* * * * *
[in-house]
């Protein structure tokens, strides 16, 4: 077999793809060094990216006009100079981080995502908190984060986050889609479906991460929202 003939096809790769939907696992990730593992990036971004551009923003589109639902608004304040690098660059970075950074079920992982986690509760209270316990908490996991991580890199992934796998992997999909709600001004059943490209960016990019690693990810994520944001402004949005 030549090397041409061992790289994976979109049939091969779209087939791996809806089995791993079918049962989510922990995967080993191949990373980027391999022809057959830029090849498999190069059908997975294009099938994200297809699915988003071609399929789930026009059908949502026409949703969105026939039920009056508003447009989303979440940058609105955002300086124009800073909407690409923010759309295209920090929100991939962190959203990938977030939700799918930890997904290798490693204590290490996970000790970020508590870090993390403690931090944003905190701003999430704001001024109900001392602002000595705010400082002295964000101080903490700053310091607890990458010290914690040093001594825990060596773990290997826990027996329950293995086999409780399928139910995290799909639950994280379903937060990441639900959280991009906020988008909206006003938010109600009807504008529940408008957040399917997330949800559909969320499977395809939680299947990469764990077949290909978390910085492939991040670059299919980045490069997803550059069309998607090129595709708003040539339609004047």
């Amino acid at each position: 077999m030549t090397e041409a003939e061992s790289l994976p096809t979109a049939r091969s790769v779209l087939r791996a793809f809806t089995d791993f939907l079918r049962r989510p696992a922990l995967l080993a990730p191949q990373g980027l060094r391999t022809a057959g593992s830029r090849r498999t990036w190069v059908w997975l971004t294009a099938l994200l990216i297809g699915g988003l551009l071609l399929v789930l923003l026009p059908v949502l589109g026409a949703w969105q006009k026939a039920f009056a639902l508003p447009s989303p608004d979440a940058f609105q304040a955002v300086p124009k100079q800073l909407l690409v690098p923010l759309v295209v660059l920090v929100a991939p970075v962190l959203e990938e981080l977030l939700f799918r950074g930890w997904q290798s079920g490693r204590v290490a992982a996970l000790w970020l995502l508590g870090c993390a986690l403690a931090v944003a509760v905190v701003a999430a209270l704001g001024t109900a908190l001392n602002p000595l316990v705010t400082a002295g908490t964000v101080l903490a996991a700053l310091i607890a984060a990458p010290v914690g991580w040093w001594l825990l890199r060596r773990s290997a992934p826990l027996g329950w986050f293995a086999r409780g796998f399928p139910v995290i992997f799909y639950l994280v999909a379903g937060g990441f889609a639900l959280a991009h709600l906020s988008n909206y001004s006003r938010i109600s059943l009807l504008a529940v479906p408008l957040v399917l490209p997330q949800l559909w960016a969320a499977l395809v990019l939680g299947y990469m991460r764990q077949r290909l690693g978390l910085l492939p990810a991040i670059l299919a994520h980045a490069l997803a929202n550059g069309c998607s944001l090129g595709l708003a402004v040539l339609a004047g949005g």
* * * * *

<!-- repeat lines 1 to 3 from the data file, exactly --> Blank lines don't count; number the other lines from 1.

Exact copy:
[in-house]
């Protein structure tokens, strides 16, 4: 077999793809060094990216006009100079981080995502908190984060986050889609479906991460929202 003939096809790769939907696992990730593992990036971004551009923003589109639902608004304040690098660059970075950074079920992982986690509760209270316990908490996991991580890199992934796998992997999909709600001004059943490209960016990019690693990810994520944001402004949005 030549090397041409061992790289994976979109049939091969779209087939791996809806089995791993079918049962989510922990995967080993191949990373980027391999022809057959830029090849498999190069059908997975294009099938994200297809699915988003071609399929789930026009059908949502026409949703969105026939039920009056508003447009989303979440940058609105955002300086124009800073909407690409923010759309295209920090929100991939962190959203990938977030939700799918930890997904290798490693204590290490996970000790970020508590870090993390403690931090944003905190701003999430704001001024109900001392602002000595705010400082002295964000101080903490700053310091607890990458010290914690040093001594825990060596773990290997826990027996329950293995086999409780399928139910995290799909639950994280379903937060990441639900959280991009906020988008909206006003938010109600009807504008529940408008957040399917997330949800559909969320499977395809939680299947990469764990077949290909978390910085492939991040670059299919980045490069997803550059069309998607090129595709708003040539339609004047």
């Amino acid at each position: 077999m030549t090397e041409a003939e061992s790289l994976p096809t979109a049939r091969s790769v779209l087939r791996a793809f809806t089995d791993f939907l079918r049962r989510p696992a922990l995967l080993a990730p191949q990373g980027l060094r391999t022809a057959g593992s830029r090849r498999t990036w190069v059908w997975l971004t294009a099938l994200l990216i297809g699915g988003l551009l071609l399929v789930l923003l026009p059908v949502l589109g026409a949703w969105q006009k026939a039920f009056a639902l508003p447009s989303p608004d979440a940058f609105q304040a955002v300086p124009k100079q800073l909407l690409v690098p923010l759309v295209v660059l920090v929100a991939p970075v962190l959203e990938e981080l977030l939700f799918r950074g930890w997904q290798s079920g490693r204590v290490a992982a996970l000790w970020l995502l508590g870090c993390a986690l403690a931090v944003a509760v905190v701003a999430a209270l704001g001024t109900a908190l001392n602002p000595l316990v705010t400082a002295g908490t964000v101080l903490a996991a700053l310091i607890a984060a990458p010290v914690g991580w040093w001594l825990l890199r060596r773990s290997a992934p826990l027996g329950w986050f293995a086999r409780g796998f399928p139910v995290i992997f799909y639950l994280v999909a379903g937060g990441f889609a639900l959280a991009h709600l906020s988008n909206y001004s006003r938010i109600s059943l009807l504008a529940v479906p408008l957040v399917l490209p997330q949800l559909w960016a969320a499977l395809v990019l939680g299947y990469m991460r764990q077949r290909l690693g978390l910085l492939p990810a991040i670059l299919a994520h980045a490069l997803a929202n550059g069309c998607s944001l090129g595709l708003a402004v040539l339609a004047g949005g």